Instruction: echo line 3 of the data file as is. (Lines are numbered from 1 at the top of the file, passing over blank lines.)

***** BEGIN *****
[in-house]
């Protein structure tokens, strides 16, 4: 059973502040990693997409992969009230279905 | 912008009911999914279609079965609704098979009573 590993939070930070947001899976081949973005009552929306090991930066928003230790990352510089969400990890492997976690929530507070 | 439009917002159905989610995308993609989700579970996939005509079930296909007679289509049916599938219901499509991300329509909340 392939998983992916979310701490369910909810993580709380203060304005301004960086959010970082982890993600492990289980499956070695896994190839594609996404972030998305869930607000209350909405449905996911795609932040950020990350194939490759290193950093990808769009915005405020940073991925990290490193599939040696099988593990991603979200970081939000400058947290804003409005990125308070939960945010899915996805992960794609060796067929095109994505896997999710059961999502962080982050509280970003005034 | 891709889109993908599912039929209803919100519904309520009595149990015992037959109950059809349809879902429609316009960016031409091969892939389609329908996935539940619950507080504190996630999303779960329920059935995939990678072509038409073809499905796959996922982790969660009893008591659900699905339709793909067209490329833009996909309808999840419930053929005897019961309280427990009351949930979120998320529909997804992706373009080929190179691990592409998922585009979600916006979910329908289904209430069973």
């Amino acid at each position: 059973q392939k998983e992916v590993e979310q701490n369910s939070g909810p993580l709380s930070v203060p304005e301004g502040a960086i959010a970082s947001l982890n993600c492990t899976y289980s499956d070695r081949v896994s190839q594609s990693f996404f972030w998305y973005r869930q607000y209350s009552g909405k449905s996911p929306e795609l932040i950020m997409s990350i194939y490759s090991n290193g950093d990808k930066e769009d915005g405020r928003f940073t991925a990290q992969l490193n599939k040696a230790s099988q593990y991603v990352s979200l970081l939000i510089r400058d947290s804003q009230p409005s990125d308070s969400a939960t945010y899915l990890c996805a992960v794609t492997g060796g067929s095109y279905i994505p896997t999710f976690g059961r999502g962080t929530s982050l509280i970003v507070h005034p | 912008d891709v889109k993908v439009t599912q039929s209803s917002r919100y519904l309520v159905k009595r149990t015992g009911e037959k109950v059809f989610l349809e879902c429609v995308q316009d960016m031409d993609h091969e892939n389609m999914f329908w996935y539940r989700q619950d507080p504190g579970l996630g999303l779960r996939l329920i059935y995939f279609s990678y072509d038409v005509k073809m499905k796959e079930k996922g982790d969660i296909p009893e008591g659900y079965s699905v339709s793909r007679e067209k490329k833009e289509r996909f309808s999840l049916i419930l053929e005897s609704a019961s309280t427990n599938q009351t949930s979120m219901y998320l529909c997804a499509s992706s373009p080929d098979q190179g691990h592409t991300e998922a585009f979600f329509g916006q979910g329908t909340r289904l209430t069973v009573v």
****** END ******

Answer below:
């Amino acid at each position: 059973q392939k998983e992916v590993e979310q701490n369910s939070g909810p993580l709380s930070v203060p304005e301004g502040a960086i959010a970082s947001l982890n993600c492990t899976y289980s499956d070695r081949v896994s190839q594609s990693f996404f972030w998305y973005r869930q607000y209350s009552g909405k449905s996911p929306e795609l932040i950020m997409s990350i194939y490759s090991n290193g950093d990808k930066e769009d915005g405020r928003f940073t991925a990290q992969l490193n599939k040696a230790s099988q593990y991603v990352s979200l970081l939000i510089r400058d947290s804003q009230p409005s990125d308070s969400a939960t945010y899915l990890c996805a992960v794609t492997g060796g067929s095109y279905i994505p896997t999710f976690g059961r999502g962080t929530s982050l509280i970003v507070h005034p | 912008d891709v889109k993908v439009t599912q039929s209803s917002r919100y519904l309520v159905k009595r149990t015992g009911e037959k109950v059809f989610l349809e879902c429609v995308q316009d960016m031409d993609h091969e892939n389609m999914f329908w996935y539940r989700q619950d507080p504190g579970l996630g999303l779960r996939l329920i059935y995939f279609s990678y072509d038409v005509k073809m499905k796959e079930k996922g982790d969660i296909p009893e008591g659900y079965s699905v339709s793909r007679e067209k490329k833009e289509r996909f309808s999840l049916i419930l053929e005897s609704a019961s309280t427990n599938q009351t949930s979120m219901y998320l529909c997804a499509s992706s373009p080929d098979q190179g691990h592409t991300e998922a585009f979600f329509g916006q979910g329908t909340r289904l209430t069973v009573v």